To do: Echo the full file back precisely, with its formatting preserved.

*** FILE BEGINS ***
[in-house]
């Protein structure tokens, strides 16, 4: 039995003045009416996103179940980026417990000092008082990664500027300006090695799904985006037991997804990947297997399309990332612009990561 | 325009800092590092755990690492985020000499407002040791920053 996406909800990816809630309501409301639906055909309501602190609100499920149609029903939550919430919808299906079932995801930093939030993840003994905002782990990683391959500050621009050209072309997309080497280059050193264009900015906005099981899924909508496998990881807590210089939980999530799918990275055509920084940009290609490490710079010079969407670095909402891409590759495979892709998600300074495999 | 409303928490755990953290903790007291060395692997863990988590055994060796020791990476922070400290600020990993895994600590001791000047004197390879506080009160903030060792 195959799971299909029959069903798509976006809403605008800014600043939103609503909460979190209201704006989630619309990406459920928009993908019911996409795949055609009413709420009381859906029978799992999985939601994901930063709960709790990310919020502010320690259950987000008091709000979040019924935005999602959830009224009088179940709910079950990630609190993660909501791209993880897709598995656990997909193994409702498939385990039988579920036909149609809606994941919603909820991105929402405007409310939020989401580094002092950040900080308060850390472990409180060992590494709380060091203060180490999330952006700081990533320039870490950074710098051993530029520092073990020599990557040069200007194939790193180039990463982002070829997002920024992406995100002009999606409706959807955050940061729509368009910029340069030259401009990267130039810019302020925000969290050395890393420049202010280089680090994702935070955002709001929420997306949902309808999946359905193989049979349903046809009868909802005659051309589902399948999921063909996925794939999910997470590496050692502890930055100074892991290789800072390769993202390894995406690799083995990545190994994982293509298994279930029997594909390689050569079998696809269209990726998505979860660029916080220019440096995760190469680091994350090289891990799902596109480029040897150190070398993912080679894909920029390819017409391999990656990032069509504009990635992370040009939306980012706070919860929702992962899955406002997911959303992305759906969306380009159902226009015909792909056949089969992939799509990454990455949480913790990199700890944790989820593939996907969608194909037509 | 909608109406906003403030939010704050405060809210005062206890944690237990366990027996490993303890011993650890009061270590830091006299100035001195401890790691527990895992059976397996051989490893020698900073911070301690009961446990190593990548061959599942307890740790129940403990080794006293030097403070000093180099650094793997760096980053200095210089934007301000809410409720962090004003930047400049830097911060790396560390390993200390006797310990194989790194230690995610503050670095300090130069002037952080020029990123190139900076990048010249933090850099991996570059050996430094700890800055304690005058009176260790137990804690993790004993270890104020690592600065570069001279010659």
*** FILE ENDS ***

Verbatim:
[in-house]
């Protein structure tokens, strides 16, 4: 039995003045009416996103179940980026417990000092008082990664500027300006090695799904985006037991997804990947297997399309990332612009990561 | 325009800092590092755990690492985020000499407002040791920053 996406909800990816809630309501409301639906055909309501602190609100499920149609029903939550919430919808299906079932995801930093939030993840003994905002782990990683391959500050621009050209072309997309080497280059050193264009900015906005099981899924909508496998990881807590210089939980999530799918990275055509920084940009290609490490710079010079969407670095909402891409590759495979892709998600300074495999 | 409303928490755990953290903790007291060395692997863990988590055994060796020791990476922070400290600020990993895994600590001791000047004197390879506080009160903030060792 195959799971299909029959069903798509976006809403605008800014600043939103609503909460979190209201704006989630619309990406459920928009993908019911996409795949055609009413709420009381859906029978799992999985939601994901930063709960709790990310919020502010320690259950987000008091709000979040019924935005999602959830009224009088179940709910079950990630609190993660909501791209993880897709598995656990997909193994409702498939385990039988579920036909149609809606994941919603909820991105929402405007409310939020989401580094002092950040900080308060850390472990409180060992590494709380060091203060180490999330952006700081990533320039870490950074710098051993530029520092073990020599990557040069200007194939790193180039990463982002070829997002920024992406995100002009999606409706959807955050940061729509368009910029340069030259401009990267130039810019302020925000969290050395890393420049202010280089680090994702935070955002709001929420997306949902309808999946359905193989049979349903046809009868909802005659051309589902399948999921063909996925794939999910997470590496050692502890930055100074892991290789800072390769993202390894995406690799083995990545190994994982293509298994279930029997594909390689050569079998696809269209990726998505979860660029916080220019440096995760190469680091994350090289891990799902596109480029040897150190070398993912080679894909920029390819017409391999990656990032069509504009990635992370040009939306980012706070919860929702992962899955406002997911959303992305759906969306380009159902226009015909792909056949089969992939799509990454990455949480913790990199700890944790989820593939996907969608194909037509 | 909608109406906003403030939010704050405060809210005062206890944690237990366990027996490993303890011993650890009061270590830091006299100035001195401890790691527990895992059976397996051989490893020698900073911070301690009961446990190593990548061959599942307890740790129940403990080794006293030097403070000093180099650094793997760096980053200095210089934007301000809410409720962090004003930047400049830097911060790396560390390993200390006797310990194989790194230690995610503050670095300090130069002037952080020029990123190139900076990048010249933090850099991996570059050996430094700890800055304690005058009176260790137990804690993790004993270890104020690592600065570069001279010659």